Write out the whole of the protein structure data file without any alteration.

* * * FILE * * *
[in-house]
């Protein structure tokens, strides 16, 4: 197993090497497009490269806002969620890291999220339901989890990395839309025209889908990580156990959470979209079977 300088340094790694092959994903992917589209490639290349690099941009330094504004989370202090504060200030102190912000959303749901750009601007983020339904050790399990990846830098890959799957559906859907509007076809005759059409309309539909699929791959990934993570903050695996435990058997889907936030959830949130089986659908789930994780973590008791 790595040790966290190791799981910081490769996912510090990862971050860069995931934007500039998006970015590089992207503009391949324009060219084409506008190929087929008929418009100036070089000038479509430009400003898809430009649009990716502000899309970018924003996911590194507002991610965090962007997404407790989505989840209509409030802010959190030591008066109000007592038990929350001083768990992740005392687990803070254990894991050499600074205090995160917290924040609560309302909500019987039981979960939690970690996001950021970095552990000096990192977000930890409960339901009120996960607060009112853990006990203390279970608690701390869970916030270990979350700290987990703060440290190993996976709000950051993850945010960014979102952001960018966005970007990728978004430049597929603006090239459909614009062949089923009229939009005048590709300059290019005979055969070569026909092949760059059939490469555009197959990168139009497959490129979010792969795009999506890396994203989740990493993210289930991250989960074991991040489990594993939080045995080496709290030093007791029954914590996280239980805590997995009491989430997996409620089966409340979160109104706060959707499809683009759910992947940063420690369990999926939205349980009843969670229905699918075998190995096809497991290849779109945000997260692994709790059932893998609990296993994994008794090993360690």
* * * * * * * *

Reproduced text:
[in-house]
């Protein structure tokens, strides 16, 4: 197993090497497009490269806002969620890291999220339901989890990395839309025209889908990580156990959470979209079977 300088340094790694092959994903992917589209490639290349690099941009330094504004989370202090504060200030102190912000959303749901750009601007983020339904050790399990990846830098890959799957559906859907509007076809005759059409309309539909699929791959990934993570903050695996435990058997889907936030959830949130089986659908789930994780973590008791 790595040790966290190791799981910081490769996912510090990862971050860069995931934007500039998006970015590089992207503009391949324009060219084409506008190929087929008929418009100036070089000038479509430009400003898809430009649009990716502000899309970018924003996911590194507002991610965090962007997404407790989505989840209509409030802010959190030591008066109000007592038990929350001083768990992740005392687990803070254990894991050499600074205090995160917290924040609560309302909500019987039981979960939690970690996001950021970095552990000096990192977000930890409960339901009120996960607060009112853990006990203390279970608690701390869970916030270990979350700290987990703060440290190993996976709000950051993850945010960014979102952001960018966005970007990728978004430049597929603006090239459909614009062949089923009229939009005048590709300059290019005979055969070569026909092949760059059939490469555009197959990168139009497959490129979010792969795009999506890396994203989740990493993210289930991250989960074991991040489990594993939080045995080496709290030093007791029954914590996280239980805590997995009491989430997996409620089966409340979160109104706060959707499809683009759910992947940063420690369990999926939205349980009843969670229905699918075998190995096809497991290849779109945000997260692994709790059932893998609990296993994994008794090993360690």